[rabbitmq-discuss] flow control issues

Marek Majkowski majek04 at gmail.com
Wed Sep 15 15:11:36 BST 2010

On Tue, Sep 14, 2010 at 09:07, romary.kremer at gmail.com
<romary.kremer at gmail.com> wrote:
>> The flow control was heavily modified between 1.8.1 and 2.0.0. In summary:
>> - 1.8.1 - we have send Channel.flow AMQP message to everyone once
>>  rabbit reached memory limit
>> - 2.0.0 - once we reach memory limit, the connections from which we hear
>>  publishes are stopped temporarily. We stop receiving bytes from tcp
>> sockets.
>>  That 'stop' shouldn't take too long, as data should be swapped out to
>> disk
>>  and memory pressure will drop pretty quickly.
> Do you mean that in 2.0.0 the Channel.flow AMQP message is no longer sent to
> the producer that are stopped temporarily ? So that would explain why
>        1) Channel.publish() can be blocking on the client side when the
> broker stop
>        reading from the socket !
>        2) FlowListener.handleFlow() is no longer invoked on the registered
> listener when
>        the alarm handler is set or cleared
> Are my deduction wright ?

Yes. You will never hear "FlowListener.handleFlow()" and it may be possible for
channel.publish to block (though I would need to consult the sources
to be sure).

> Do you have any figures to quantify "should, not take too long" ? Are their
> some
> test reports available about that major evolution ?

That's the question we really avoided :) Oh, well. No, we haven't done any
'real' tests, it's only based on our intuition and experience. In most
cases the blocking goes away pretty quickly - after 30 seconds usually,
about two minutes sometimes.

But it is possible to create a very pessimistic environment in which the
memory usage will not drop - and the connection could be stuck for a long time.
(though it's pretty unlikely).

> Sorry If I wasn't clear on the previous post ,we are already in 2.0.0 for
> both broker and
> client library.


>>> It looks like any listener is called back  when the alarm handler is set
>>> or
>>> cleared, while the producers are still paused / resumed
>>> like their are to be.
>> Interesting. Maybe we have a race there? Or maybe you're blocking
>> the main java client thread? (nothing blocking should be done from
>> the main thread)
> I am quite sure I am not blocking the main thread, neither the Connection
> Thread. All
> the message-related logic is in a particular thread (Some kind of
> ProducerGroup
> pool of threads actually).
> Consumer call back are running within the Connection thread if I refer to
> the Javadoc !
> The same code using the library version 1.8.1, The callback where invoked
> when
> alarm handler is set or cleared anyway.
>>>> during long running tests, we have encountered strange behaviour due to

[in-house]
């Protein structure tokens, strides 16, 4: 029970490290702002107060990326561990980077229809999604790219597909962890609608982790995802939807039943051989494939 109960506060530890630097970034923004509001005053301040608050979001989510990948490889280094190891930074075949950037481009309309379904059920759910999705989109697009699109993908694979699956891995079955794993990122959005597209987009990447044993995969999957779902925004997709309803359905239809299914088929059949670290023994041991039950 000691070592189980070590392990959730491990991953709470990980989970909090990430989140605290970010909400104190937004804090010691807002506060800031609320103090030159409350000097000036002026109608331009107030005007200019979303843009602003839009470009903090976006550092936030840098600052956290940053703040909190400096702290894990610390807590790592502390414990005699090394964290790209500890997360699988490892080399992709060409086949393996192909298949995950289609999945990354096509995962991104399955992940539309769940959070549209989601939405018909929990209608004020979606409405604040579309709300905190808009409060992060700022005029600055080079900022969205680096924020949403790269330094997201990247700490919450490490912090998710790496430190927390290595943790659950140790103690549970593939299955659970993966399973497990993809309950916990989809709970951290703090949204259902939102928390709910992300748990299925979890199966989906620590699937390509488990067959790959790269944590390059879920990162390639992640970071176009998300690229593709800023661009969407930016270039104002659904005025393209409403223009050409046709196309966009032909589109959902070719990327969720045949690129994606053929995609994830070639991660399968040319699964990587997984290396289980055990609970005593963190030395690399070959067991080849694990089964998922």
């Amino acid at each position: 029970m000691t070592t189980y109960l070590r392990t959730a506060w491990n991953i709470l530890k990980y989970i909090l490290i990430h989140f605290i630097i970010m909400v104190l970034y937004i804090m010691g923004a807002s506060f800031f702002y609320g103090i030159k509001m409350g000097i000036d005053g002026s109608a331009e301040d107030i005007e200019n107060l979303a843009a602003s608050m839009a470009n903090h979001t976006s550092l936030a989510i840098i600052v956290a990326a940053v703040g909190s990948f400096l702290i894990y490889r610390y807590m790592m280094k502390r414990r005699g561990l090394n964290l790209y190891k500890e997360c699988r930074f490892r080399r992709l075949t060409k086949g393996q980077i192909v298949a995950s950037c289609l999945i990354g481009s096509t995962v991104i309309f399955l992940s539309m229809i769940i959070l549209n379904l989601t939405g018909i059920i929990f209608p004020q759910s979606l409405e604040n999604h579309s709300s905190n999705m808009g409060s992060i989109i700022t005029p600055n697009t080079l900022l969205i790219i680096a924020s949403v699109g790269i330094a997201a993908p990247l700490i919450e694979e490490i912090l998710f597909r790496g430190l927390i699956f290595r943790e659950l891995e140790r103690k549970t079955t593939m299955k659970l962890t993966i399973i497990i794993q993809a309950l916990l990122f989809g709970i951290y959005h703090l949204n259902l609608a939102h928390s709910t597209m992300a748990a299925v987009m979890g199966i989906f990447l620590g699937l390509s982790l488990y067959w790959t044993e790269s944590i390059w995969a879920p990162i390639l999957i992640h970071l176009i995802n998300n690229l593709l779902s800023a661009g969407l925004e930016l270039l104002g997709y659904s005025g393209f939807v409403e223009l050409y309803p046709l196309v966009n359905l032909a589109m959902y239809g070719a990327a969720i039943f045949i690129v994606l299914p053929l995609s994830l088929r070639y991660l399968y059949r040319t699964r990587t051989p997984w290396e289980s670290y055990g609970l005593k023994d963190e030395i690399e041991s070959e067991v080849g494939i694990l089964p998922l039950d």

>>>> flow control :
>>>> The queue depth starts to increase linearly for about 2 hours, these is
>>>> coherent since the message throughput of the single consumer
>>>> is not enough to absorb message ingress. Memory occupation grow faster
>>>> as
>>>> well, until the memory watermark is reached on the broker side.
>> Are you sure your consumer is ACK-ing the messages it received?
> The Consumer call back does ACK messages upon reception, one at a time
> (multiple == false).
> Does the basic.ack() method is eligible to be blocked as well as publish()
> upon flow control ?

Well, under current implementation of flow control - yes. As it's whole
tcp/ip connection that gets blocked. It will affect any commands, including

What we usually propose is to use different tcp/ip connection for receiving
and different for publishing. On memory pressure we only block the publishers.
Using separate connection only for receiving you may be sure it will
never be blocked.

>>>> From that point, the producers are indeed paused, as flow control
>>>> request
>>>> has been issued by the broker, but the consumer seems to be blocked
>>>> as well. The queue level is flatten at its top value until the end of
>>>> the
>>>> test, even when memory occupation lowered under the threshold.
>> That's how 1.8.1 behaves. In 2.0.0 we introduced swapping out big queues
>> to disk, so the memory usage shouldn't be dependent on a queue size.
> Good new, because we had identified 2 scenarios in wich memory-based channel
> flow
> was triggered :
>        - the use of SSL
>        - the use of larger message (4kb, same ingress)
> Now I hope that the message size will not be that much determinant for flow
> controll,as soon
> as consumers are able to handle these message regularly.
>>>> By registering the FlowListener callback, we have noticed that not all
>>>> of
>>>> the producers are notified all the time the alarm handler is set.
>>>> Does this mean that the broker applies some heuristic to try not to
>>>> block
>>>> every body every time ?
>>>> Or does it mean that some of the channels have been somehow blacklisted
>>>> by
>>>> the broker ?
>> No, in 1.8.1 broker should send 'channel.flow' to all the channels.
> Strange so, their must be some thing very weird.
>>>> Could anybody explain how the blocking of consumer is assumed to be
>>>> implemented ?
>> The best description is probably here:
>>  http://www.rabbitmq.com/extensions.html#memsup
>> But it covers 2.0.0. I'd suggest an upgrade to 2.0.0 and monitoring
>> not only queue size but also number of unacknowledged messages
>> ('Msg unack' in status plugin). This number should be near zero.
> We are already with 2.0.0.
> Where can I find some doc about the Status plugin anyway ?

I'm afraid the old blog post is the only source:

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